NICK EICHER, HOST: Today is Wednesday, July 31st. So glad you’ve joined us today. Good morning. I’m Nick Eicher.
MARY REICHARD, HOST: And I’m Mary Reichard. Coming next on The World and Everything in It: Vacation Bible School.
Last summer, 2.5 million kids attended VBS, according to Southern Baptists who keep track of such things. They record more than 70,000 professions of faith, and more than $6-1/2 million raised for missions.
EICHER: Last week, Paul Butler paid a visit to a VBS program in Illinois and, while there, met a woman who’s been reaching out to kids in her small town for generations.
PAUL BUTLER, REPORTER: It’s a comfortable July morning in Seatonville, Illinois: population about 300. A dozen or so children—and a handful of youth and adult leaders—line up outside Seatonville Community Church, ready to start another day of Vacation Bible School.
AUDIO: [Flag girls]
Inside, three girls are stepping into place clutching a couple flags and a large Bible—ready to lead the students in procession.
AUDIO: [Sound of music and pledges]
They march in and fill the first few rows of pews at the front of the church. They begin with the Pledge of Allegiance to the American Flag, then the Christian flag, and finally the Bible. It’s a scene that’s played out every summer here for decades.
AUDIO: [VBS program — Jesus Loves the Little Children]
Sunday School songs, memory verses, missionary stories, crafts, snacks, and gallons of juice. For many churches across the country, VBS is as much a part of summer as picnics and parades.
MICHAELS: It’s an outreach in the community. People are willing to send their kids.
Mary Michaels is a retired art teacher. Her eyes sparkle as she interacts with the kids. Her shoulder length white hair is the only hint of her age. She’s been a VBS volunteer since 1961.
MICHAELS: I just love the Lord and do things for the Lord. I don’t know, it just seems natural. You don’t ever quit serving the Lord. I like doing it.
This morning, technology isn’t cooperating. A new projector and computer aren’t working the way they’re supposed to—making it impossible to play the sing-along videos. But temperamental technology doesn’t trouble the 82-year-old Michaels. She pulls out her own laptop and the kids gather around as she leads the singing.
MICHAELS: We didn’t have videos years ago. We had overhead projector and the words would just be printed up there and I had to teach them the motions…When I was younger, it was easy to learn them and to show the kids how to do them. Now it’s hard, I think that comes with age.
This is Michael’s 56th, or 57th Vacation Bible School—she can’t exactly remember. She’s only missed two since joining the church. She’s seen a lot of changes over the years in how the program runs.
MICHAELS: It was a two week Bible school…those early years. And you can accomplish so much more with the kids. Some children listen and they’re just getting interested by Friday. It would be nice if I could have them another few days and talk to them and then the Holy Spirit would work in their hearts.
A recent LifeWay survey found two-thirds of families would send their kids to VBS if invited. So a few weeks ago, Seatonville Community Church canvassed the neighborhood. Turn out this morning is low, but Michaels isn’t discouraged: whether 75 students or 12, her calling is the same.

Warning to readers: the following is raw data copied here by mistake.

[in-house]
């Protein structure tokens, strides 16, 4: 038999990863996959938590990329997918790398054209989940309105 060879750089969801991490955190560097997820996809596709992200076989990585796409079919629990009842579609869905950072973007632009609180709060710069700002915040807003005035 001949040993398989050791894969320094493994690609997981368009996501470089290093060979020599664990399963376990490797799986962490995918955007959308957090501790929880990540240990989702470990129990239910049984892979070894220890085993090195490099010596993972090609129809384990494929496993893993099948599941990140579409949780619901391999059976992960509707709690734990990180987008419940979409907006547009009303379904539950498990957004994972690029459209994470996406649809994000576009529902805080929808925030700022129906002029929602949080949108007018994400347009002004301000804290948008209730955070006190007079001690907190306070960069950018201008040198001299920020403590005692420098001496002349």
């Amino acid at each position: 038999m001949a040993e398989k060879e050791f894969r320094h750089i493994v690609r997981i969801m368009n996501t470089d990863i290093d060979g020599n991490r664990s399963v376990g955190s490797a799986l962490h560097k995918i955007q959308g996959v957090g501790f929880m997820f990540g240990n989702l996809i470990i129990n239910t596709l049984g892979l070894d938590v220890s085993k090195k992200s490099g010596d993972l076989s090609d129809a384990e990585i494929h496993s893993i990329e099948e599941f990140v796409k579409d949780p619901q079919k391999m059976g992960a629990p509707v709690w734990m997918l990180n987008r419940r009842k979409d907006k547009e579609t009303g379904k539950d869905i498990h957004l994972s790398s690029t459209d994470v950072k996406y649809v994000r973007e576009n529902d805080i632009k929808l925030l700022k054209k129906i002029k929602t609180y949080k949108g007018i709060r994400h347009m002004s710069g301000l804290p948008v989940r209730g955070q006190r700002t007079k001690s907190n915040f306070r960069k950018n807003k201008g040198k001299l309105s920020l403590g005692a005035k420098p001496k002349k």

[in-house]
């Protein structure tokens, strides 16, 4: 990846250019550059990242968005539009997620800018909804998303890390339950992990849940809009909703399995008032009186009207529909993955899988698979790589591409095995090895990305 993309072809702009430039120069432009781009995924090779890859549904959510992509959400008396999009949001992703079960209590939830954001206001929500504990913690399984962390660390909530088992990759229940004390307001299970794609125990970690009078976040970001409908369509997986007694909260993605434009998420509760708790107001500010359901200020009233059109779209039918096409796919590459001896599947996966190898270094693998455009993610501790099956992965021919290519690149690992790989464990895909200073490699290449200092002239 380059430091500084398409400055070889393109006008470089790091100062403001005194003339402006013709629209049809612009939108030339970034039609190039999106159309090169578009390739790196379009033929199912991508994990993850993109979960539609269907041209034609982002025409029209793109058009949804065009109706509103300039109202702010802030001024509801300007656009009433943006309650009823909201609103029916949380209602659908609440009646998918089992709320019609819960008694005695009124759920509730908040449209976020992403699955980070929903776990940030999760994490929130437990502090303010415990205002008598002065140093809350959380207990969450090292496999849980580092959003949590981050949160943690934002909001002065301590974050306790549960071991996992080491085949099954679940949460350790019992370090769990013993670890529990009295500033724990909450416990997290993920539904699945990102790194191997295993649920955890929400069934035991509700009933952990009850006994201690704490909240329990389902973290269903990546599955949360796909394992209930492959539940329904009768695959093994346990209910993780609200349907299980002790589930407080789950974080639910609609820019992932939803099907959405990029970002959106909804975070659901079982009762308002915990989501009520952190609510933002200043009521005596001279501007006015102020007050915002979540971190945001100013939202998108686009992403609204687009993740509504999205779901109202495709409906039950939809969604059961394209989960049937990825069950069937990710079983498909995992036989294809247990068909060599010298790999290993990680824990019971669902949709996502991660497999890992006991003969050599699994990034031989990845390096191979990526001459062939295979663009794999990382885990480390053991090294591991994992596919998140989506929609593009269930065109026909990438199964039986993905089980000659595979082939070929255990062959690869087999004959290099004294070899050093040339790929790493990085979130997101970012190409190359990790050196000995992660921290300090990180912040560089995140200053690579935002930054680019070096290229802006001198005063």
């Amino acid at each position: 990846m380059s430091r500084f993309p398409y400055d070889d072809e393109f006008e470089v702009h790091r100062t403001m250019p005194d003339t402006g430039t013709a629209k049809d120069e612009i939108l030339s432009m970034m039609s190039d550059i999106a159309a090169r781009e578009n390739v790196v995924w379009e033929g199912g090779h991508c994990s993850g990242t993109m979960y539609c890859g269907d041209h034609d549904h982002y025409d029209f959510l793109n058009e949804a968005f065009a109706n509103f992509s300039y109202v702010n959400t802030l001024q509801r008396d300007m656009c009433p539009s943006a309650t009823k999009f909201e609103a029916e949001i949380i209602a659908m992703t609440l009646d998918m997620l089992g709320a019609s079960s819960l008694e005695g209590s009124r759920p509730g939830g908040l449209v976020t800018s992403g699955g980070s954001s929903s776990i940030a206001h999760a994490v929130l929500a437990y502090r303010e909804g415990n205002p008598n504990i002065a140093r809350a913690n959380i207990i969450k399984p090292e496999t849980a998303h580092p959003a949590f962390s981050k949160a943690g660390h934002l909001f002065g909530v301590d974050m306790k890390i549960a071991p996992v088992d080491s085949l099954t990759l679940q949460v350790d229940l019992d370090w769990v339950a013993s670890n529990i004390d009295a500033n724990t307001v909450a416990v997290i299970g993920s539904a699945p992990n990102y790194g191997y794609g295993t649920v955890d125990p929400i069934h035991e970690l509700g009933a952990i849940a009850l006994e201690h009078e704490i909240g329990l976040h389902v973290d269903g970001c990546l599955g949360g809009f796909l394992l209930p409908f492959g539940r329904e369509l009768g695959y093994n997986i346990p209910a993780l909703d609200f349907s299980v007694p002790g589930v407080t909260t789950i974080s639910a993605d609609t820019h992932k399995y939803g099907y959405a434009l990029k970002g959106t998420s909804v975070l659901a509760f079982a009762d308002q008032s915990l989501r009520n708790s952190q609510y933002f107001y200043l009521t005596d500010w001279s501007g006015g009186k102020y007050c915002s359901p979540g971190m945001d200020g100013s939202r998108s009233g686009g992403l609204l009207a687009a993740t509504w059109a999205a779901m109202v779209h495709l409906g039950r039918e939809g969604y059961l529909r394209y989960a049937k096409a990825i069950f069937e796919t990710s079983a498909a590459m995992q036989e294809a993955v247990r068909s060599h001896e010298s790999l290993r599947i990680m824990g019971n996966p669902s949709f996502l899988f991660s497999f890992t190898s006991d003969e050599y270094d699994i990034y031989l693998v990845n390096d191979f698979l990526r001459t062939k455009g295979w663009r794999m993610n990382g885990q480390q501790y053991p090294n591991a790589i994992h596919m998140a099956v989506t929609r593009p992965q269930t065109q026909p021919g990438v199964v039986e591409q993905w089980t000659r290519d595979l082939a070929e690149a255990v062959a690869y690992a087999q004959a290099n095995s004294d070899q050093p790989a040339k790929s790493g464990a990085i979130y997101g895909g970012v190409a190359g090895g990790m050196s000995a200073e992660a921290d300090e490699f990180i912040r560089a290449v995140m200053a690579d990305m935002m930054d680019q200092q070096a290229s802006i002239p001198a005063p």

MICHAELS: I just try to love them…make them understand God loves them.
Michaels’ favorite part every day is the missionary story. That’s when she can present the gospel most clearly to the children. And she says they respond.
MICHAELS: Over the years it’s, you know, at least one every year…it’s just how God moves in their hearts. I also give them an opportunity to get back and fellowship with God…I try to help them pray.
After so many years of volunteering at Seatonville’s VBS, Michaels’ ministry stretches across generations. Children and grandchildren of former students attend each year. It’s not uncommon to bump into past attendees as she’s out and about:
MICHAELS: Just the other day at Walmart, I was looking for something and there was an associate there and she says, I remember you, you go to church in Seatonville don’t you? I said, yeah, I do. She says, I went to your Bible school.
After nearly six decades of VBS ministry, Mary Michaels doesn’t show signs of slowing down. But as she considers the future, she is concerned.
MICHAELS: It’s sad because we have so few younger people in the church…I’m worried about what’s going to happen to this church. We’ve been a light in the community all these years and I’m worried about it.
So Michaels pushes on. Hoping that perhaps some of the kids sitting in the front row this morning, or the youth volunteers in the back, will someday take her place.
MICHAELS: When a child comes and wants to accept Jesus as their savior, that’s like the ultimate, it’s just so wonderful. I know in heaven they’re rejoicing and my heart is just cheering, you know?
By the end of the week, attendance improved to 24 students, and four children professed faith for the first time.
MICHAELS: That’s why we have Bible school is to reach out to the children and teach them about God and how to be saved and they need salvation. They need God.
For WORLD Radio, I’m Paul Butler reporting from Seatonville, Illinois.